New Employees and Health & Safety (H&S)

The term "new employee" can include, but is not exclusive to, the following: full or part-time workers, students, trainees, employees who have changed jobs within the organization, contractors, sub-contractors, visitors, and volunteers.

The following is designed to provide you, as an employer or trainer, with a checklist to ensure that all new employees are provided with the necessary information when starting a new job, project, or task.

Under the Occupational Health and Safety Act,

"employee" means "(a) a person employed at a place of employment, or (b) a person at a place of employment for any purpose in connection there-with" and a "place of employment" means "any building, structure, premises, water or land where work is carried on by one or more employees, and includes a project site and a mine".

Workplace Health and Safety Legislative Requirements

Make sure you know the laws you need to consider to fulfil your occupational health and safety obligations when there is a new employee at your workplace. Get copies of the:


         Workplace Health, Safety and Compensation Commission Act (WHSCC Act)

         Occupational Health and Safety Act (OHS Act)

         Workers' Compensation Act (WC Act)

Ensure that you know the definition of employees under the OHS Act.

Understand the definition of a place of employment under the OHS Act.

Know your duty of care for


  • Employees/students/trainees
  • Contractors
  • Visitors/volunteers
  • Others

Ensure that you have up-to-date employees Health & Safety (H&S) and compensation policies.

Safety in the Place of Employment (Workplace)

Ensure that the workplace/worksite that you are placing someone in is safe.

Ensure that H&S procedures are in place to deal with:


  • Hazards, accidents/incidents, emergencies, and security procedures
  • The rights and responsibilities of all parties in regards to H&S
  • Training and supervision.

The Job

Gather enough information to be able to choose the right person for the job.

Provide a written job description that outlines the key job requirements and the core tasks that need to be carried out.

Be clear about the tasks that the new employee is required to do and competencies it requires.

Set up a process to assess employees competencies at selection, induction and on an ongoing basis.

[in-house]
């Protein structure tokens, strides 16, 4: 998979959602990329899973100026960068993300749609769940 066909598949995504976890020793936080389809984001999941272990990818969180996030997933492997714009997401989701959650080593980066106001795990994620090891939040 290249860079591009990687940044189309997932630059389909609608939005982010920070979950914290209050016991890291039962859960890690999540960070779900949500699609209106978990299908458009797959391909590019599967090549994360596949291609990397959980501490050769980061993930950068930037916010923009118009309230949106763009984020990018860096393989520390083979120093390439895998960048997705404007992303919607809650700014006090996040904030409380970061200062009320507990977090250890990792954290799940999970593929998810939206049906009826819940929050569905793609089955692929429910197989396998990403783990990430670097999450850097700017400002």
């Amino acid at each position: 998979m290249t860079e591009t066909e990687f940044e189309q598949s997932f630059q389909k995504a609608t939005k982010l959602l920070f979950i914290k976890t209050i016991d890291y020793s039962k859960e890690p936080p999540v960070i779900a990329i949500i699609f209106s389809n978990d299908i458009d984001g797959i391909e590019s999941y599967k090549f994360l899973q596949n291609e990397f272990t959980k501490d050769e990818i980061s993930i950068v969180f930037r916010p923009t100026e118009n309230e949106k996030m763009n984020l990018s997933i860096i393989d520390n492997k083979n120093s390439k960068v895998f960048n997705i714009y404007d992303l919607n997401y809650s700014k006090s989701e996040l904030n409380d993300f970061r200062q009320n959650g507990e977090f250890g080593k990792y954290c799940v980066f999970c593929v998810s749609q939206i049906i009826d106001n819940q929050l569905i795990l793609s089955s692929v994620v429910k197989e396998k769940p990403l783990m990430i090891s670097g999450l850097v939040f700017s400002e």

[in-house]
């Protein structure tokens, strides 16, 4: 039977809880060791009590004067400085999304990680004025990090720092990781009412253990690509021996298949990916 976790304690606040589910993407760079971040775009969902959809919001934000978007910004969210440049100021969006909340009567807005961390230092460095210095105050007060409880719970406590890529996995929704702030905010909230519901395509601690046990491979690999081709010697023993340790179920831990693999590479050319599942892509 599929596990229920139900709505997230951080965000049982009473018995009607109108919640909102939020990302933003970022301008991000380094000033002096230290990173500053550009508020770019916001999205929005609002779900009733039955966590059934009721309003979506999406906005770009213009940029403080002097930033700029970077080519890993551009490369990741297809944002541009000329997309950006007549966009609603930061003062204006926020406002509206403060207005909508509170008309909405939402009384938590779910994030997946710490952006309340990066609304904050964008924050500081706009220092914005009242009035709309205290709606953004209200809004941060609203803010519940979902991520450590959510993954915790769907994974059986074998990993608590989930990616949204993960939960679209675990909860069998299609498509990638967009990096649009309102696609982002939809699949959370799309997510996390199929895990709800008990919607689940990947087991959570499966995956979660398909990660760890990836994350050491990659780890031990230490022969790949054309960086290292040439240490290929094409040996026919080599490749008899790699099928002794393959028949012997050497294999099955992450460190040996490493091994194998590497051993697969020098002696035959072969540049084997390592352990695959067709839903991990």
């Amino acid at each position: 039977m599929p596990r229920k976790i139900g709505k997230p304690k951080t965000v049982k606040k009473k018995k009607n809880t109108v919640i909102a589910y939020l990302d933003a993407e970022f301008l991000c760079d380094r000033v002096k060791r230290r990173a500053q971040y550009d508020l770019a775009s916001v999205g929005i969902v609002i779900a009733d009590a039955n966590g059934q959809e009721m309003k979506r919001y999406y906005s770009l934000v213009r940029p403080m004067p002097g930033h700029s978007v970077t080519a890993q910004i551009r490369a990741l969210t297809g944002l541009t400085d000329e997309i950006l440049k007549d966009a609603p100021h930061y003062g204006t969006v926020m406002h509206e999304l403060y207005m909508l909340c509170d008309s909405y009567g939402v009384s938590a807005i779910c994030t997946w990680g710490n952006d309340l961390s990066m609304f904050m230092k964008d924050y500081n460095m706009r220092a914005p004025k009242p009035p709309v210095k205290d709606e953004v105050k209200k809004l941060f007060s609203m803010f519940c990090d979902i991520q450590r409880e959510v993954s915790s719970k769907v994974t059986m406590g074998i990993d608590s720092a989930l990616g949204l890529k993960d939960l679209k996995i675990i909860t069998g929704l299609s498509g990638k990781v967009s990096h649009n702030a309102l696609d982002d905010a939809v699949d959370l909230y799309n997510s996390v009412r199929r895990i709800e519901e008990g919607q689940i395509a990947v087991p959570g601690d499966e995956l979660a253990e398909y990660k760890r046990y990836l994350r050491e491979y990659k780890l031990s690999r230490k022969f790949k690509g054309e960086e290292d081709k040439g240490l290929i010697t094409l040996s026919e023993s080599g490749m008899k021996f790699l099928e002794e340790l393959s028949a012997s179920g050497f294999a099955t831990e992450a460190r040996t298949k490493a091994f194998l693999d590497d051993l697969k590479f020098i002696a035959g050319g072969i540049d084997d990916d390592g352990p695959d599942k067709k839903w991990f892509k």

Determine who is responsible for ongoing assessment and how it will be carried out.

Consider what additional competencies will need to be developed.

Consider H&S issues and include them as part of the contract specification, tender, and contract management stages of contracts organized.

Workforce Awareness

Ensure that all other employees are aware that there is a new employee on site.

Make others on site aware of their roles and responsibilities in relation to the new employee.

Consider whether to appoint a "buddy" for the new employee.

Identify who will supervise the new employee, for how long, and whether the supervisor has the competencies to carry out this task.

The Health and Safety Orientation Process

Consider the following points as part of the H&S orientation for all new employees. They will help you begin to focus on the areas that you need to address.


  • H&S policies and procedures.
  • The roles and responsibilities of all personnel in the workplace with regard to H&S legislation.
  • The organizations stated commitment to H&S.
  • The systems in place to ensure employee involvement and consultation in H&S, including a system for resolving H&S issues.
  • The hazards or risks involved on the job and at the worksite, and how the organization has identified, assessed, controlled, and reviewed these hazards.
  • The precautions, procedures, and protective equipment required on the job, why they are required, and information on how equipment is used and maintained.
  • Systems of work: these include permits to work, out of service tag and lockout of equipment, maintenance, repair, and alteration to the plant or equipment.
  • The correct way to move materials and equipment (manual handling).
  • How to purchase, transport, store, handle, and dispose of dangerous goods and hazardous substances.
  • The new employees role in hazard/accident identification assessment control and review.
  • The new employees role in an emergency situation.
  • The name and location of the H&S representative and/or details about the Joint Health & Safety Committee (JHSC).


Ensure that the employee knows who to talk to if there is a problem.

Ensure that the lines of authority within the organization are clear.

Ensure that the employee knows who they are directly responsible to and for.


Make sure you organize a review to consider:


  • If the orientation to the workplace has been completed.
  • The need to continue with the same level of supervision (buddy system, frequent dialogue, education/training requirements).
  • Whether future new workers can be handled differently to achieve improvement.
  • What ongoing programs need to be considered for the new worker.


WorkSafeNB Occupational Health Section: 07/99